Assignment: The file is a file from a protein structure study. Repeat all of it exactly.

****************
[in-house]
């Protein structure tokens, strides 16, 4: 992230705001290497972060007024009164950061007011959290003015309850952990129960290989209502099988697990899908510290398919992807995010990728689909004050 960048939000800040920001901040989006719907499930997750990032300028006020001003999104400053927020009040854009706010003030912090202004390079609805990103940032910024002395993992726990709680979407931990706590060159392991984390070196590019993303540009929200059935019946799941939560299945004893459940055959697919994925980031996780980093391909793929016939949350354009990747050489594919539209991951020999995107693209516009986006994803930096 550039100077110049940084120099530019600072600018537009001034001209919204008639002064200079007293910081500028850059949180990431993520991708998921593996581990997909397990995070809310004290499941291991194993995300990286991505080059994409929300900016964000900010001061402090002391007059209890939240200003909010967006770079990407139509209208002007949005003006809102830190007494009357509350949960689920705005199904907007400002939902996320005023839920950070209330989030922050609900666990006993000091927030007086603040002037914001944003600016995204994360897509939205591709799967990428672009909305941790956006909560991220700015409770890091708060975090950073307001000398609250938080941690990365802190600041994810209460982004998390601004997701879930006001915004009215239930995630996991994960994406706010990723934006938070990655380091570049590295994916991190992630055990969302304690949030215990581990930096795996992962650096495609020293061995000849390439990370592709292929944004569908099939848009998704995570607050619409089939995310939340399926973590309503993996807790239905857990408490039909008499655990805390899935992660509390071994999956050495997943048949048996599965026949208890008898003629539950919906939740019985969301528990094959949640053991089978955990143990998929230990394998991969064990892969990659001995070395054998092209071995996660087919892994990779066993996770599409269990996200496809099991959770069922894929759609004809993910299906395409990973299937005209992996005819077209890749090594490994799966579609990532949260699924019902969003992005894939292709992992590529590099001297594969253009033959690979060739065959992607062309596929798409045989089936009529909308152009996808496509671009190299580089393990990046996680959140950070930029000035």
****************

[in-house]
């Protein structure tokens, strides 16, 4: 992230705001290497972060007024009164950061007011959290003015309850952990129960290989209502099988697990899908510290398919992807995010990728689909004050 960048939000800040920001901040989006719907499930997750990032300028006020001003999104400053927020009040854009706010003030912090202004390079609805990103940032910024002395993992726990709680979407931990706590060159392991984390070196590019993303540009929200059935019946799941939560299945004893459940055959697919994925980031996780980093391909793929016939949350354009990747050489594919539209991951020999995107693209516009986006994803930096 550039100077110049940084120099530019600072600018537009001034001209919204008639002064200079007293910081500028850059949180990431993520991708998921593996581990997909397990995070809310004290499941291991194993995300990286991505080059994409929300900016964000900010001061402090002391007059209890939240200003909010967006770079990407139509209208002007949005003006809102830190007494009357509350949960689920705005199904907007400002939902996320005023839920950070209330989030922050609900666990006993000091927030007086603040002037914001944003600016995204994360897509939205591709799967990428672009909305941790956006909560991220700015409770890091708060975090950073307001000398609250938080941690990365802190600041994810209460982004998390601004997701879930006001915004009215239930995630996991994960994406706010990723934006938070990655380091570049590295994916991190992630055990969302304690949030215990581990930096795996992962650096495609020293061995000849390439990370592709292929944004569908099939848009998704995570607050619409089939995310939340399926973590309503993996807790239905857990408490039909008499655990805390899935992660509390071994999956050495997943048949048996599965026949208890008898003629539950919906939740019985969301528990094959949640053991089978955990143990998929230990394998991969064990892969990659001995070395054998092209071995996660087919892994990779066993996770599409269990996200496809099991959770069922894929759609004809993910299906395409990973299937005209992996005819077209890749090594490994799966579609990532949260699924019902969003992005894939292709992992590529590099001297594969253009033959690979060739065959992607062309596929798409045989089936009529909308152009996808496509671009190299580089393990990046996680959140950070930029000035």